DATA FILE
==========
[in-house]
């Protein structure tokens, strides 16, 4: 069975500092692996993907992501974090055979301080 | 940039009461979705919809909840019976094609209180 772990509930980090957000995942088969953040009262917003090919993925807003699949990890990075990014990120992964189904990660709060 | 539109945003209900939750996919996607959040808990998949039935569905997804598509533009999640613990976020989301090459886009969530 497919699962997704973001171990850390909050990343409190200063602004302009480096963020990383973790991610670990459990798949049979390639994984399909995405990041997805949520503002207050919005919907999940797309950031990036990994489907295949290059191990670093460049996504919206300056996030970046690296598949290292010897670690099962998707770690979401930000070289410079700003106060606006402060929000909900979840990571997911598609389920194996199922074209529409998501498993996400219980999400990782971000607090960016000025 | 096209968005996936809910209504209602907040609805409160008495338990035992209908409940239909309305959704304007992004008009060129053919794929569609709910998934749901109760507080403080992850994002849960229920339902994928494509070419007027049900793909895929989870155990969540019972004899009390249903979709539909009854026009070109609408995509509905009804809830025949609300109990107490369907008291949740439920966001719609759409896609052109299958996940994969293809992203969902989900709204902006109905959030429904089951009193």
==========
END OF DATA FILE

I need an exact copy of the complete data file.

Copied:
[in-house]
């Protein structure tokens, strides 16, 4: 069975500092692996993907992501974090055979301080 | 940039009461979705919809909840019976094609209180 772990509930980090957000995942088969953040009262917003090919993925807003699949990890990075990014990120992964189904990660709060 | 539109945003209900939750996919996607959040808990998949039935569905997804598509533009999640613990976020989301090459886009969530 497919699962997704973001171990850390909050990343409190200063602004302009480096963020990383973790991610670990459990798949049979390639994984399909995405990041997805949520503002207050919005919907999940797309950031990036990994489907295949290059191990670093460049996504919206300056996030970046690296598949290292010897670690099962998707770690979401930000070289410079700003106060606006402060929000909900979840990571997911598609389920194996199922074209529409998501498993996400219980999400990782971000607090960016000025 | 096209968005996936809910209504209602907040609805409160008495338990035992209908409940239909309305959704304007992004008009060129053919794929569609709910998934749901109760507080403080992850994002849960229920339902994928494509070419007027049900793909895929989870155990969540019972004899009390249903979709539909009854026009070109609408995509509905009804809830025949609300109990107490369907008291949740439920966001719609759409896609052109299958996940994969293809992203969902989900709204902006109905959030429904089951009193």